Focus is important. Without it, it will be challenging to remember what you’ve practiced during physical workouts. Learning to manage stress properly and even controlling excitement can help improve your mental game when it's time to compete.
Be your best with these 6 tips for getting in the zone before a competition:
1. Focus On Technique
If you become consumed thinking about winning or losing, you'll get distracted from the actions you need to perform physically. It’s important to learn to ignore the factors that you don’t have control over, such as weather or terrain. Focus on the details you need to execute during competition. Instead of visualizing the outcome, identify the individual steps you need to take to get there.
2. Understand How Stress Can Benefit You
Heading into competition, you may feel stressed. Recognize stress as something that can work for you or against you. A small amount of stress can help benefit your performance by energizing you and giving you a rush of adrenaline. What’s important is not letting stress consume you, or turn into anxiety. Learn to accept the presence of stress and use it to your advantage.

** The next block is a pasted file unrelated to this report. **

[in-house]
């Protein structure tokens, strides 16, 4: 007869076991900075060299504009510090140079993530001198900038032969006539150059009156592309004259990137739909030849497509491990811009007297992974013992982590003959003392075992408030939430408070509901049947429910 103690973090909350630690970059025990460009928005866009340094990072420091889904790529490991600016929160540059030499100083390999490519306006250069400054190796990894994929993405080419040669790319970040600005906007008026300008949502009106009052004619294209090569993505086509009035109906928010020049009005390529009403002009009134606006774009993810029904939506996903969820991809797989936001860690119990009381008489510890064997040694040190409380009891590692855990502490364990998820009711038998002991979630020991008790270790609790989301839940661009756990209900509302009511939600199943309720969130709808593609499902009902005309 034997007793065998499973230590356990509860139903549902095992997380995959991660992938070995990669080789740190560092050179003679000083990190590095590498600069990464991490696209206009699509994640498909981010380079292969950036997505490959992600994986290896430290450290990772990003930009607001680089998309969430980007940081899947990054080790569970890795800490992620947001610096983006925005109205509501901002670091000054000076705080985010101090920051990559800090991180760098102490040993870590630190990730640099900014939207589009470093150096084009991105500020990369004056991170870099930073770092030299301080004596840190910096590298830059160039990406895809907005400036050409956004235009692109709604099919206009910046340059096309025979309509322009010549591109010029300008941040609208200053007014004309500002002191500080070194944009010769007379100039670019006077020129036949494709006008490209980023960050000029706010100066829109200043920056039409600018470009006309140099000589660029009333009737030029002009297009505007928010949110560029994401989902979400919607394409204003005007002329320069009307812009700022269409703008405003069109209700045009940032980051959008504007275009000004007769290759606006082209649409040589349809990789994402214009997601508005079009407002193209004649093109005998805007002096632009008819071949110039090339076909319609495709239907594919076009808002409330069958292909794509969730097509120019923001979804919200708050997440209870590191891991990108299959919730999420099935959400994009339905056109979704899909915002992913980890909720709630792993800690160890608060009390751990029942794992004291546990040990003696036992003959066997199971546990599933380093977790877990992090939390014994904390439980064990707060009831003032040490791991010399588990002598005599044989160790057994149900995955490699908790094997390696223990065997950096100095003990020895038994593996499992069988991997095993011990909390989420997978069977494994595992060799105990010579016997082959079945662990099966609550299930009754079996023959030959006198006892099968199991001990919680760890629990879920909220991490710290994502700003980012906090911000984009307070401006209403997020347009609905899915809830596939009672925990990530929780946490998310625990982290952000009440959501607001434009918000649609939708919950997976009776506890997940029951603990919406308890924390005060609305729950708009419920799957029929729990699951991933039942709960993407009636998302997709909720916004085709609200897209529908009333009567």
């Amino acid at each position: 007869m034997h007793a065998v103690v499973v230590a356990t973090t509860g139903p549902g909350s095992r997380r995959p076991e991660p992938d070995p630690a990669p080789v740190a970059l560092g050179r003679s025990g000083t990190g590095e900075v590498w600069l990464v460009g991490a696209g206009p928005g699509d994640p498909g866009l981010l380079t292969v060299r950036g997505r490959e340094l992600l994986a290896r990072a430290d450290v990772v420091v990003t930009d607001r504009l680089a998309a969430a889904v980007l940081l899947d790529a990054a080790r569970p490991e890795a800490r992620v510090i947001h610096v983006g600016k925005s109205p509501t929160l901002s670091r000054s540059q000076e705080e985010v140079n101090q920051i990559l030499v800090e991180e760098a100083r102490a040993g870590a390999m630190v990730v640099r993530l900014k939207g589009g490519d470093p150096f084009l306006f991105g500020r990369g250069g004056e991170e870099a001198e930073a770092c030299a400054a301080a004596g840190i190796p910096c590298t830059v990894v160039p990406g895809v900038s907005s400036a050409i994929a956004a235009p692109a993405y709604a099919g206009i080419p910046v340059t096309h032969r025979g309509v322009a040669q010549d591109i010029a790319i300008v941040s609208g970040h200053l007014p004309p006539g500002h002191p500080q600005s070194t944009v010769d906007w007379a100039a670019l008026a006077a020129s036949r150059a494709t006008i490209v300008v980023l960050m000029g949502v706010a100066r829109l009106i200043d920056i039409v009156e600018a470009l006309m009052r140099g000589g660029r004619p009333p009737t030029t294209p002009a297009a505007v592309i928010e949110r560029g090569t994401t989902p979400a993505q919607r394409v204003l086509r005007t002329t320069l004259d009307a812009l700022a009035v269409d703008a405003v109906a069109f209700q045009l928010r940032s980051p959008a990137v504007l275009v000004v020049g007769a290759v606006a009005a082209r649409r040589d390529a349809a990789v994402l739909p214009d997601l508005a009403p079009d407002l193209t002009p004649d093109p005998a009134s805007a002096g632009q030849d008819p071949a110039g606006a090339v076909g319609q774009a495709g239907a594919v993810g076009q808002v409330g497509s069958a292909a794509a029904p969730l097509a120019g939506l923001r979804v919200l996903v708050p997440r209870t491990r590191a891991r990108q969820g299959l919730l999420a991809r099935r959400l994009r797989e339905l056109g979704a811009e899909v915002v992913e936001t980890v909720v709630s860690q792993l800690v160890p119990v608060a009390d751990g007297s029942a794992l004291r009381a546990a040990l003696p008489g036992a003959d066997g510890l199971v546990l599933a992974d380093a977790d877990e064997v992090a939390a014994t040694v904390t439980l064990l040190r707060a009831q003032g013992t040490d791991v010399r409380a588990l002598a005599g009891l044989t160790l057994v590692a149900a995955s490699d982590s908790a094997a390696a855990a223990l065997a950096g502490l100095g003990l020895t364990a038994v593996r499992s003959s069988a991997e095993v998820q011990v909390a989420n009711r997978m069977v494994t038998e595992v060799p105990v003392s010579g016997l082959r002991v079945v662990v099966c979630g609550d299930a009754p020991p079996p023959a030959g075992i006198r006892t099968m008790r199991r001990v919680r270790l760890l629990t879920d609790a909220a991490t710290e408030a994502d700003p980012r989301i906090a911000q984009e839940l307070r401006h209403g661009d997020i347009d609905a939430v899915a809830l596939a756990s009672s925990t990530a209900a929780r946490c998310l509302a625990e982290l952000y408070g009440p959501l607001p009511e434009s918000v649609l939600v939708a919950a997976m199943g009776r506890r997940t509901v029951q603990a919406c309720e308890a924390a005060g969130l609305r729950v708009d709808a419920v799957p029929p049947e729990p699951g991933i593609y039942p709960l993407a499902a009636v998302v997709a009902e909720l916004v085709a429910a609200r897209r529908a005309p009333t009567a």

3. Visualize Your Performance
Many talented athletes practice visualization before a competition. They envision potential scenarios that they could potentially encounter and determine how they will respond. This helps athletes react quickly when presented with the same scenario on the spot.
4. Pick The Right Pre-Event Environment
Some people like to get pumped up by listening to loud, fast-paced music. Others feed off of encouragement from their fans. Some choose to find a quiet space and listen to calming music, or meditate. Find out which method works best for you and make sure to create replicate that environment for yourself prior to the competition.
5. Practice Positive Self Talk
The narrative in your head before competition should be mindful and purposeful. Set yourself up for success by talking through the event in a positive, uplifting way, as a coach would motivate their team.
6. Self Awareness
It’s good to be in touch with yourself. Understand how you typically respond to certain stress triggers and create a plan for dealing with them. If it helps, you may want to keep a journal with you to log your thoughts. You’ll also be able to review the thought processes you've written down and learn from them.
In conclusion, it’s about putting in the training ahead of time, both physically and mentally. Preparation can make all the difference when it comes time to compete.